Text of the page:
Member Terry Parsons’ custom built track vehicle.
Forestburg’s Area 53 Racetrack gears up for action-packed season

Site will also host a portion of the ‘Miles of Mayhem’ event in July

Canadian Prime Minister Justin Trudeau participates in a plenary session at the G7 Summit in Carbis Bay, England on Friday June 11, 2021. THE CANADIAN PRESS/Adrian Wyld
Canada donating 13M surplus COVID-19 vaccine doses to poor countries

Trudeau says the government will pay for 87 million shots to be distributed to poor countries

Indigenous Services Minister Marc Miller is seen during a news conference, Wednesday May 19, 2021 in Ottawa. THE CANADIAN PRESS/Adrian Wyld
Indigenous child-welfare battle heads to court despite calls for Ottawa to drop cases

Feds are poised to argue against two Canadian Human Rights Tribunal rulings

The Great Ogopogo Bathtub Race has been held in Summerland as a fundraising event. Do you know which Canadian city introduced this sport? (Black Press file photo)
QUIZ: A summer’s day at the water

How much do you know about boats, lakes and water?

Flowers and cards are left at a makeshift memorial at a monument outside the former Kamloops Indian Residential School to honour the 215 children whose remains are believed to have been discovered buried near the city in Kamloops, B.C., on Monday, May 31, 2021. THE CANADIAN PRESS/Darryl Dyck
‘Pick a Sunday:’ Indigenous leaders ask Catholics to stay home, push for apology

Indigenous leaders are calling on Catholics to stand in solidarity with residential school survivors by not attending church services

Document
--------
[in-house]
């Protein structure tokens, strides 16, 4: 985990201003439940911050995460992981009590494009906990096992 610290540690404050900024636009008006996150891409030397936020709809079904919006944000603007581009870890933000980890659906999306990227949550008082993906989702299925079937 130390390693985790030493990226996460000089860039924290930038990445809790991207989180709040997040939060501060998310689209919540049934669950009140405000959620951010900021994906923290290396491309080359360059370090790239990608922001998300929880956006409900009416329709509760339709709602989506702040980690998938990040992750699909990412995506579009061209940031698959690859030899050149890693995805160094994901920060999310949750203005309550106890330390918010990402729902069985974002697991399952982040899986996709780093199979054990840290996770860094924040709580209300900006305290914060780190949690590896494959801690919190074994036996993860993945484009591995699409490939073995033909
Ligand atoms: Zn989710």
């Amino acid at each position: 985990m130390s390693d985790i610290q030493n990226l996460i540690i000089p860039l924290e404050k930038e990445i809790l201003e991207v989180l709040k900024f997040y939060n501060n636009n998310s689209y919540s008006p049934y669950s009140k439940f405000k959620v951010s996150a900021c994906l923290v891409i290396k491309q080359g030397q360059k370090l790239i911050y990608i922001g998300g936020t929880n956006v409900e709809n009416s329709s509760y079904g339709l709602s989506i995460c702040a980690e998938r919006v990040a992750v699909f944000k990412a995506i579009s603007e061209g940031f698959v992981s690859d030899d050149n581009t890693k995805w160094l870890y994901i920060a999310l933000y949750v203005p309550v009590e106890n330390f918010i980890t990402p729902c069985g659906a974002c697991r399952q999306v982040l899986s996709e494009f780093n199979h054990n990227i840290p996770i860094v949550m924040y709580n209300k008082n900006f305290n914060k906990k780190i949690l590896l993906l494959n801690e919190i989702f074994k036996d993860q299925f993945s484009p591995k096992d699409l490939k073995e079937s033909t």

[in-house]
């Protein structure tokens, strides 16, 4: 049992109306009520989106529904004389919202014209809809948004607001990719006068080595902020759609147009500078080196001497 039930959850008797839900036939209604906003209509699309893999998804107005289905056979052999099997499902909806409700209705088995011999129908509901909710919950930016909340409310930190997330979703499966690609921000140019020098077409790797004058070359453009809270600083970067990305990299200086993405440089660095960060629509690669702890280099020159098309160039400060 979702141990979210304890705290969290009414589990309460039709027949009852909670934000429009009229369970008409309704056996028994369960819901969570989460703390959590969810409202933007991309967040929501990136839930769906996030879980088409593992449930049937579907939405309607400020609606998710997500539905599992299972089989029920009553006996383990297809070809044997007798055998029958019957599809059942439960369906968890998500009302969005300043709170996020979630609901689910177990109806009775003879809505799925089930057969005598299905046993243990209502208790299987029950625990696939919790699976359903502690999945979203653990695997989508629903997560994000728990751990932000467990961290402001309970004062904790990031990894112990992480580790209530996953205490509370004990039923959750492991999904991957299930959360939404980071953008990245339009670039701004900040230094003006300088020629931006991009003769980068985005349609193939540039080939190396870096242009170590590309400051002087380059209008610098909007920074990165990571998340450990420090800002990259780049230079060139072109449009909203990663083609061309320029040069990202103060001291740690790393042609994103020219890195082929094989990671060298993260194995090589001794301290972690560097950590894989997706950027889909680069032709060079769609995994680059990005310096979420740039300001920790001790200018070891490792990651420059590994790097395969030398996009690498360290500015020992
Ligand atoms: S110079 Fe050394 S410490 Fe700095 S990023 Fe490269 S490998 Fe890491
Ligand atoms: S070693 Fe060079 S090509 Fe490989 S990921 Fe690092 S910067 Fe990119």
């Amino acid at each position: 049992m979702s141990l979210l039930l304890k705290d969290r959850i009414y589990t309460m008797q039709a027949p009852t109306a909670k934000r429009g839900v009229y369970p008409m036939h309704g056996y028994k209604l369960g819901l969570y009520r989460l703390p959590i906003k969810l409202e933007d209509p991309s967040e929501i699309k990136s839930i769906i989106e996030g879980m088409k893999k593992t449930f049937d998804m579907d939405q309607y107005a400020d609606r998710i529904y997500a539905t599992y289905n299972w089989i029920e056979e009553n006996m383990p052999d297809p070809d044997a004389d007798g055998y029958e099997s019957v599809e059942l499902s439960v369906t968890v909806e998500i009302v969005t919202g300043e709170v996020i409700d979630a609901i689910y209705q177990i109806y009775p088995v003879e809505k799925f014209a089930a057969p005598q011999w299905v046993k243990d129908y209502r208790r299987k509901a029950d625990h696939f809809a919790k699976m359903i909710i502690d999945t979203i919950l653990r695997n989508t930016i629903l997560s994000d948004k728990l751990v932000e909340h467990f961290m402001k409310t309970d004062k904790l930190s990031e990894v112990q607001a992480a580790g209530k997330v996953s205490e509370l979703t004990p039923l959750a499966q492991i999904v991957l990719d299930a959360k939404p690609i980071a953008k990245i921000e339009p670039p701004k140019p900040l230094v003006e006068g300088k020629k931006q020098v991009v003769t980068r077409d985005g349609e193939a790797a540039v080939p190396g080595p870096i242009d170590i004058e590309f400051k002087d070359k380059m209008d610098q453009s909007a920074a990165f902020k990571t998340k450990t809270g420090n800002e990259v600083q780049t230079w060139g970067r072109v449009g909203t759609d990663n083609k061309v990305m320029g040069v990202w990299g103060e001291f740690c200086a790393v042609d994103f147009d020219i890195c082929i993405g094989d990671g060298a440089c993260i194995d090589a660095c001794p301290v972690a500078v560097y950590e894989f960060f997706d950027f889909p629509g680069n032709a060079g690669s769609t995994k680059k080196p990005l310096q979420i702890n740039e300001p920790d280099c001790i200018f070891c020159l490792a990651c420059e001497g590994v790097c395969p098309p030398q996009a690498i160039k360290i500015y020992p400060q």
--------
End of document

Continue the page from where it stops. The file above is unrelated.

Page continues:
“They will never be forgotten, every child matters,” says Sioux Valley Chief Jennifer Bone in a video statement June 1. (Screen grab)
104 ‘potential graves’ detected at site of former residential school in Manitoba

Sioux Valley Dakota Nation working to identify, repatriate students buried near former Brandon residential school

Denmark’s Christian Eriksen receives medical attention after collapsing during the Euro 2020 soccer championship group B match between Denmark and Finland at Parken stadium in Copenhagen, Saturday, June 12, 2021. (AP Photo/Martin Meissner, Pool)
Christian Eriksen in stable condition, Euro 2020 match resumes

Eriksen was given chest compressions after collapsing on the field during a European Championship

As stories of the horrors of residential schools circulate after the Tk’emlups te Secwepemc First Nation announced it had located what are believed to be the remains of 215 children, Grand Chief Stewart Phillip of the Union of B.C. Indian Chiefs said he feels a connection with the former students. THE CANADIAN PRESS/Darryl Dyck
2 sides of the same coin: Ex-foster kids identify with residential school survivors

Grand Chief Stewart Phillip says the child welfare system takes Indigenous children from their families

Airport ground crew offload a plane carrying just under 300,000 doses of the single-shot Johnson & Johnson COVID-19 vaccine which is developed by the Janssen Pharmaceutical Companies at Pearson International Airport during the COVID-19 pandemic in Toronto on Wednesday, April 28, 2021. THE CANADIAN PRESS/Nathan Denette
1st batch of Johnson & Johnson vaccines won’t be released in Canada over quality concerns

The vaccines were quarantined in April before they were distributed to provinces

Most Read